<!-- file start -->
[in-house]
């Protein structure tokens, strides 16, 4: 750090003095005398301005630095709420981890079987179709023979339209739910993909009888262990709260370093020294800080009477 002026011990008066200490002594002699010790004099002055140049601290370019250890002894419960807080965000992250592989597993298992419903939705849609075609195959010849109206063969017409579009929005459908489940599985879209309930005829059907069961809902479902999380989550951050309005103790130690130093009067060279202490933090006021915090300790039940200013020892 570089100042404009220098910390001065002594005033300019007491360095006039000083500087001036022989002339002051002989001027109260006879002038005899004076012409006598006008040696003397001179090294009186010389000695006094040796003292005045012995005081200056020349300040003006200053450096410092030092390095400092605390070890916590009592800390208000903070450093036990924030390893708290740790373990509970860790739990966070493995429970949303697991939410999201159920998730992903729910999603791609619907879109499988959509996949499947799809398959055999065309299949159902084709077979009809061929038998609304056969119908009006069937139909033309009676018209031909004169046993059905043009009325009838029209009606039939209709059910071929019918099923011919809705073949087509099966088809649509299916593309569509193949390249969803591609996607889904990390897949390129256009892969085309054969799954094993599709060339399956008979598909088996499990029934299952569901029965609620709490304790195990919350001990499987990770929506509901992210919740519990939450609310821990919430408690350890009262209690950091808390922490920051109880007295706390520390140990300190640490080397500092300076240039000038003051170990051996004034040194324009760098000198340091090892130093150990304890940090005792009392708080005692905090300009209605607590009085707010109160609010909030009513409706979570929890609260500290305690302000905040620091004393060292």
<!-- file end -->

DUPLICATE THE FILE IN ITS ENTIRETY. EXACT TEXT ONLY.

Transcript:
[in-house]
């Protein structure tokens, strides 16, 4: 750090003095005398301005630095709420981890079987179709023979339209739910993909009888262990709260370093020294800080009477 002026011990008066200490002594002699010790004099002055140049601290370019250890002894419960807080965000992250592989597993298992419903939705849609075609195959010849109206063969017409579009929005459908489940599985879209309930005829059907069961809902479902999380989550951050309005103790130690130093009067060279202490933090006021915090300790039940200013020892 570089100042404009220098910390001065002594005033300019007491360095006039000083500087001036022989002339002051002989001027109260006879002038005899004076012409006598006008040696003397001179090294009186010389000695006094040796003292005045012995005081200056020349300040003006200053450096410092030092390095400092605390070890916590009592800390208000903070450093036990924030390893708290740790373990509970860790739990966070493995429970949303697991939410999201159920998730992903729910999603791609619907879109499988959509996949499947799809398959055999065309299949159902084709077979009809061929038998609304056969119908009006069937139909033309009676018209031909004169046993059905043009009325009838029209009606039939209709059910071929019918099923011919809705073949087509099966088809649509299916593309569509193949390249969803591609996607889904990390897949390129256009892969085309054969799954094993599709060339399956008979598909088996499990029934299952569901029965609620709490304790195990919350001990499987990770929506509901992210919740519990939450609310821990919430408690350890009262209690950091808390922490920051109880007295706390520390140990300190640490080397500092300076240039000038003051170990051996004034040194324009760098000198340091090892130093150990304890940090005792009392708080005692905090300009209605607590009085707010109160609010909030009513409706979570929890609260500290305690302000905040620091004393060292």